National Gallery of Canada / Musée des beaux-arts du Canada

Bulletin 1 (I:1) May 1963

Annual Index
Author & Subject

A Study of Art at the Upper Canada 
Provincial Exhibitions
Ontario Painters 1846-1867

by J. Russell Harper, Curator of Canadian Art

Pages  1  |  2  |  3  |  4  |  5  |  6  |  7 


Stylistically, most paintings of consequence in these pre-Confederation exhibitions followed the early victorian English tradition. Many exhibitors, other than amateurs, who in fact themselves were either born in the British Isles or were children of immigrants, came to Canada as young practising artists during the mid-19th century during the British influx. Bull, Fowler, Price, Fleming, and Meyer emigrated in the 1840s, Cresswell, Whale, Carpendale, Hind, Armstrong, James Griffiths, and Wandesford in the l850s, and Martin, Fowler, Millard, and Forbes during the following decade. Teachers of several are recorded: Meyer studied under Bartolozzi; Fowler worked under I. D. Harding, watercolourist, as well as Harding's engraver-collaborator, Hullmandel; Whale's portrait style was achieved by copying Sir Joshua Reynolds canvases in London, and he certainly also knew the landscapes of Constable; Cresswell studied with W. E. Cook and Clarkson Stanfield, R. A., a noted marine painter, and whose sea and sky effects Cresswell imitated; Millard attended Bristol College under F. Franks and the Royal Academy School, London, under the youthful Sir I. Poynter; Martin attended South Kensington School, London, under Humphries. Forbes studied both at the Royal Academy and South Kensington, while James Griffiths learned flower painting by decorating china in the Potteries of England. Kane, Irwin and Sawyer, all reared in Canada, studied first in the United States and then went to England and the continent; Verner in contrast went directly from this country to Heatherley's School, London. Public taste favoured the English styles, and the prize lists reflect English fashions. Much prominence is given to such subject matter as animal painting: the contemporary English Landseer was astonishing all England with his virtuosity and his sentimental paintings. The animal chalk drawings of T. C. Carpendale, a youthful English artist, excited great interest at the 1850 and 1851 exhibitions; as an added premium the exhibition committee engaged him to sketch the prize livestock in 1850. The superabundance of water colour painting is directly due to predominance of the English tradition in Ontario and a preference for English tastes.

United States influence, in contrast to that of England, was virtually non-existent except in a few isolated cases. The most important exception was Kane who undoubtedly became interested in recording the native Indians through interest in Catlin while visiting south of the border; he seems to have modelled his western tour of 1846-7 after Catlin's more lengthy one in the United States. Bridgman studied in Buffalo, and Whale picked up certain American mannerisms. Some artists like Wandesford and Hawksett arrived in Canada from the British Isles via the United States. Occasional exhibitors, Whitefield, Loeffler, and probably Polak, were Americans but virtually itinerants and seem to have remained only briefly in Canada; probably the two latter were chiefly photographers and men of no great consequence. It is necessary to wait at least another generation to find marked American influence in painting in Ontario; it comes when work by men like Homer Watson paralleled paintings by the Hudson River School.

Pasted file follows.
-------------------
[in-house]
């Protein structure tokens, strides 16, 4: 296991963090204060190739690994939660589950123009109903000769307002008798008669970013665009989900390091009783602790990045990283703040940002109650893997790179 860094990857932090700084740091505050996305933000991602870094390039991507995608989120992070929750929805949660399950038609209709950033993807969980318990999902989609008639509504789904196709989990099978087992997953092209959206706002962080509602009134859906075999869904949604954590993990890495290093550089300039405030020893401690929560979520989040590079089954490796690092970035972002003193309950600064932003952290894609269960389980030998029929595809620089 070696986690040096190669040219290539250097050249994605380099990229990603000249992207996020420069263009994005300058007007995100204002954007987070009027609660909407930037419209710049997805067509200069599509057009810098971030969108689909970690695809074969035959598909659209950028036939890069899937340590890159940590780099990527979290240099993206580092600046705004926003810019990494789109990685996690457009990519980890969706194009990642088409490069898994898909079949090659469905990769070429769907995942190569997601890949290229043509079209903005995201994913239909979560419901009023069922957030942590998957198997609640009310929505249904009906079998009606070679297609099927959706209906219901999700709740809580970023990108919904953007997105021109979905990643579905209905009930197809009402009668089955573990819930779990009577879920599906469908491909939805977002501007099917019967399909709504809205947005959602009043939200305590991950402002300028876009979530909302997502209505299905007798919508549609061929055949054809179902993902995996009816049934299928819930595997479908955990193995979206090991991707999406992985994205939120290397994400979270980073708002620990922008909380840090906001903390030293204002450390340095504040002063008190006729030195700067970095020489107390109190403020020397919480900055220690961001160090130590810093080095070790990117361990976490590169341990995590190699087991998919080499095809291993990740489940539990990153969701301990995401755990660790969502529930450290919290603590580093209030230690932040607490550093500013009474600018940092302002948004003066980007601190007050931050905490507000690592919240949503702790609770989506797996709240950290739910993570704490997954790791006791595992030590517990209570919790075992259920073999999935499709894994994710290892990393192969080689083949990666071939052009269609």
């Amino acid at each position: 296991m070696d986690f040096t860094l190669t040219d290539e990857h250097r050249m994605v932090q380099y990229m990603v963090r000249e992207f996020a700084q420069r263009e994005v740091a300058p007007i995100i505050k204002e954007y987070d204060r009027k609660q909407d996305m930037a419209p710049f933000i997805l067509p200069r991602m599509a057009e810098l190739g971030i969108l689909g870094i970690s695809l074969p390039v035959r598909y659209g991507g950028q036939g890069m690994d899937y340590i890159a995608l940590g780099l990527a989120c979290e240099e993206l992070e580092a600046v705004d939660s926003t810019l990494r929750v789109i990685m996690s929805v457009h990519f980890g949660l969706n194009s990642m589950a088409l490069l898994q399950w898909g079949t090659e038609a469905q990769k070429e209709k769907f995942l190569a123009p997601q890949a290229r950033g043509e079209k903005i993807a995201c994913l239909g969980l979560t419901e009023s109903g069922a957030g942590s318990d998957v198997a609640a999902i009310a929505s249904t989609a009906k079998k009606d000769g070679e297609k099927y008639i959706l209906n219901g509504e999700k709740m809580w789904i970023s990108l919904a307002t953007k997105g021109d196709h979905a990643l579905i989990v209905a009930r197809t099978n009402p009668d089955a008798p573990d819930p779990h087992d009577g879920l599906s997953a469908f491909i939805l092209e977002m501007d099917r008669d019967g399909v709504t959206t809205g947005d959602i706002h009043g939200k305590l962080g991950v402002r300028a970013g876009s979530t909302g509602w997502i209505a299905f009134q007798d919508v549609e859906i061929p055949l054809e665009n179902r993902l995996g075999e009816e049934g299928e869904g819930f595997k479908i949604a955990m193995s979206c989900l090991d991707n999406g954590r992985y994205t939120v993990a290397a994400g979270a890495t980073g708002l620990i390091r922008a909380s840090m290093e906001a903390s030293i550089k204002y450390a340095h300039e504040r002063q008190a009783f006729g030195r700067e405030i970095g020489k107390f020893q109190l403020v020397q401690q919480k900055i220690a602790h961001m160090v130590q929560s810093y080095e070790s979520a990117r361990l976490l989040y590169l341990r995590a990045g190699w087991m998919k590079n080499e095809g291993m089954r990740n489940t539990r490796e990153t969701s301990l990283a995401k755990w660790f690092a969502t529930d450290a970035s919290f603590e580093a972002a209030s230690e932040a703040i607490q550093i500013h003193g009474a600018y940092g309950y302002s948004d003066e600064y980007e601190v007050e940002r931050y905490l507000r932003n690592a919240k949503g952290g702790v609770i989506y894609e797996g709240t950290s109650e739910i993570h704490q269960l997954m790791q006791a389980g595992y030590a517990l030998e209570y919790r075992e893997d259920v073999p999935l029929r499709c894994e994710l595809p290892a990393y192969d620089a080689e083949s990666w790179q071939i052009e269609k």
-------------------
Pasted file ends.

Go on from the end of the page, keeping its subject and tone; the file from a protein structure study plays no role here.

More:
French influence among the exhibitors was non-existant although Berthon in Toronto was trained completely in France. Quebec painters, more closely allied with the French tradition, were painting their most important work at this time in oil and pastel; this is a marked contrast to the water colours in Ontario. The former mediums were in the French tradition, the latter in the English. Only Jacobi, a Montreal resident, worked in the German tradition, although Berlin and Munich influences made themselves felt at a slightly later date.


This survey has set out to do four things. It has attempted to describe briefly the beginnings of the oldest Canadian art exhibitions and its significance in the local Ontario (or Upper Canadian) community. Secondly, it has isolated some popular Canadian attitudes towards painting and the criterion for artistic evaluation during the immediate pre-Confederation years as prompted by prize list entries and reviews during the early exhibitions. Thirdly, the prize lists are like a framework, naming some of the province's most active contemporary painters, their media and subject-matter. Unfortunately no titles of exhibited paintings are named; an occasional one appears in exhibition reviews. However, by assembling works by various exhibitors painted at the same date and with subject-matter specified in the prize lists, it is possible to assess the local pre-Confederation achievement by hypothetically reconstructing the exhibitions. Perhaps this study will stimulate further clarification of this artistic era by locating works suitable for a recreated "retrospective exhibition" of the years in question. Such a more detailed study would have considerable artistic interest from a historical viewpoint. Previously travellers, army men, and itinerants were Upper Canada's principal painters other than in Toronto (regarded until 1847 as the only centre of real importance); hereafter widely scattered pioneer settlers of artistic competence were to establish the province's real painting roots. Finally, this analytical survey has made some attempt to define the various artistic styles found in the early exhibitions.

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